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  • This is Where I Leave You and storytelling

    Matt and I have a terrible backlog of movies. We'll buy a movie, or have a movie given to us, and I kid you not, there's a 50/50 chance that it will sit on our shelves for a year before we get around to watching it. I don't know why, exactly. It's not that we don't like movies. We're just really bad at watching movies. 

    Not that you care about that.

    Anyway, I finally got around to watching This is Where I Leave You a couple weeks ago. I wasn't expecting much, because I got the dvd from my parents, who were both very meh about it. 

    But much to my surprise, I actually really enjoyed it. Then again, I really like movies that are snapshots of a character's life over a short period of time. Movies that have comedic moments, but on the whole aren't slapstick comedies. So this fit the bill for me.

    What really impressed me about this movie though (and has made me really eager to read the book at some point) is how the characters were handled. See, a while back, I had an epiphany of sorts, that we think of ourselves as the main characters in our story, and everyone else is a side character. But everyone has their own stories, their own problems, that we are often completely unaware of.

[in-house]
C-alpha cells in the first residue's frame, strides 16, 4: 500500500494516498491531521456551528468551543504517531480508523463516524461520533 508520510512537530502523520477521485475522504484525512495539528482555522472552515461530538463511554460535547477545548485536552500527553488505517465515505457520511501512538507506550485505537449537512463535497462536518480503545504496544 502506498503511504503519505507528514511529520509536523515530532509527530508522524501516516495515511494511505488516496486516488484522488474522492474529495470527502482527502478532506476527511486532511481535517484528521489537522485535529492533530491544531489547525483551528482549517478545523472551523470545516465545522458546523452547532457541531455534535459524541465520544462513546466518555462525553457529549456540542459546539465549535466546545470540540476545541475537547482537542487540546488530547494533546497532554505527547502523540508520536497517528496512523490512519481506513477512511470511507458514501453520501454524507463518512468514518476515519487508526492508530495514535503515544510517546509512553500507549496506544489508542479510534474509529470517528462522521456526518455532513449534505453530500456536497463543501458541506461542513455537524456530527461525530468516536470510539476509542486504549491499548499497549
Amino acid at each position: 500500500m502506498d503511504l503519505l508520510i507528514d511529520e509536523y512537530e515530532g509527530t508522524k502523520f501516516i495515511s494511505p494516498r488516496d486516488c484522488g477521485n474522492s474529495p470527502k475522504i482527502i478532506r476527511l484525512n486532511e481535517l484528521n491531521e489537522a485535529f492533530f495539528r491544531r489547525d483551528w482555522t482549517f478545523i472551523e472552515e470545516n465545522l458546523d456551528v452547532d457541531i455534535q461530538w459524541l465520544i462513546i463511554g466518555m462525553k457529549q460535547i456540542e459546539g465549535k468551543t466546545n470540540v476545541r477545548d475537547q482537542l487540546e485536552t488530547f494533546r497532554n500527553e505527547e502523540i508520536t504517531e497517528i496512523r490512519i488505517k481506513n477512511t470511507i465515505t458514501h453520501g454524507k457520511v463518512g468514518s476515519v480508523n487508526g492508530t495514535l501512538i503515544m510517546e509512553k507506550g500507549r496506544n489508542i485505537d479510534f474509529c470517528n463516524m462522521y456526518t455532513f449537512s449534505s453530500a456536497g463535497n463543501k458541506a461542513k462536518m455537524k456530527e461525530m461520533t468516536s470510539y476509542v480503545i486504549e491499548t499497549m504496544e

While Judd (Jason Bateman) is certainly the focal point of the movie, and the character that everyone else revolves around, each character has a pretty well thought out story arc. No one is a throwaway character in the move - something is happening to everyone. They may be all brought together by their father/husband's death, but Judd just split up from his cheating wife, Paul and his wife are trying (and struggling) to have a baby, Wendy is not only raising two kids with a man she is kind of apathetic about, but she has to deal with the regret of leaving an early love. 

    There's a lot going on. The movie gives touchstones where the characters come together to deal with one crisis or another, but everyone has their own problems to deal with. I love when a movie (or book) does this. Even side characters need backstories and problems. Too often they get swept under the rug for the sole purpose of being a plot point or sidekick to the main character's story. When it's clear that even the side characters have their own lives, I am impressed. 

    Another thing to note, is that the characters' personal baggage also affects how they interact with each other. Philip, the youngest, may be a charming playboy, but when it comes to his siblings, he is almost begging for their approval. There's a scene where Philip tells Wendy that she, not either of their parents, is the voice he hears in his head, because he feels that she raised him. It's a moment of vulnerability that wouldn't have played out between him and another character. Judd's desire for privacy keeps him from telling his family about his martial issues, keeping him aloof from the family for a good part of the movie. 

    Characters that are well fleshed out and interact with each other in a way that reflects their own neuroses and baggage is great to see. This movie is a wonderful example of that, so if you're looking for an example for your own work (or just something to appreciate), I recommend checking it out. Bonus: It took me so long to see this movie that no doubt the dvd is cheaper than it would have been a year and a half ago.